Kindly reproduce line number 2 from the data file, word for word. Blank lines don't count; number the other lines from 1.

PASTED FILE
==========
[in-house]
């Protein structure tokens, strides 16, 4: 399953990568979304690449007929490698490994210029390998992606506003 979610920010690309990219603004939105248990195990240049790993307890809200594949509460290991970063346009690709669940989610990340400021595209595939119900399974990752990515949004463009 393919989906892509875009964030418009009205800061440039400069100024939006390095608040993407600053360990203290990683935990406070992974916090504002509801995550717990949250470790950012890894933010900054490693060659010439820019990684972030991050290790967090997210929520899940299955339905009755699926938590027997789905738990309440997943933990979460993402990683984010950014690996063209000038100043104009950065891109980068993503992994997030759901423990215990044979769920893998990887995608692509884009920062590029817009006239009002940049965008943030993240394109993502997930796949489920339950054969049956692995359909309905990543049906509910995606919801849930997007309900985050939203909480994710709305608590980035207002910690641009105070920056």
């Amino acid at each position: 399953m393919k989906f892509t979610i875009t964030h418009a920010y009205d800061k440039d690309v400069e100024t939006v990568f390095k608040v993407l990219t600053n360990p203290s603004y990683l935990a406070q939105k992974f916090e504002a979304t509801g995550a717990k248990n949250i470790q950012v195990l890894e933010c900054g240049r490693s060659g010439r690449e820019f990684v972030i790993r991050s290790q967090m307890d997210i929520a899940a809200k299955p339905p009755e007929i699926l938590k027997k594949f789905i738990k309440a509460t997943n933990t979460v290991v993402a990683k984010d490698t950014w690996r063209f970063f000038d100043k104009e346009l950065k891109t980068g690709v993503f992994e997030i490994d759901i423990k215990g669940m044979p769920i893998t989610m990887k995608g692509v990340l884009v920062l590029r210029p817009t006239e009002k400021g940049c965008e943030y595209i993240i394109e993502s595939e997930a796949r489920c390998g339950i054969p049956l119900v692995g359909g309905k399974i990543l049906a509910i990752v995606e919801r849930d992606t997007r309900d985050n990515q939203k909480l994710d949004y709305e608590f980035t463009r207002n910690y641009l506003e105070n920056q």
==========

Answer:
């Protein structure tokens, strides 16, 4: 399953990568979304690449007929490698490994210029390998992606506003 979610920010690309990219603004939105248990195990240049790993307890809200594949509460290991970063346009690709669940989610990340400021595209595939119900399974990752990515949004463009 393919989906892509875009964030418009009205800061440039400069100024939006390095608040993407600053360990203290990683935990406070992974916090504002509801995550717990949250470790950012890894933010900054490693060659010439820019990684972030991050290790967090997210929520899940299955339905009755699926938590027997789905738990309440997943933990979460993402990683984010950014690996063209000038100043104009950065891109980068993503992994997030759901423990215990044979769920893998990887995608692509884009920062590029817009006239009002940049965008943030993240394109993502997930796949489920339950054969049956692995359909309905990543049906509910995606919801849930997007309900985050939203909480994710709305608590980035207002910690641009105070920056």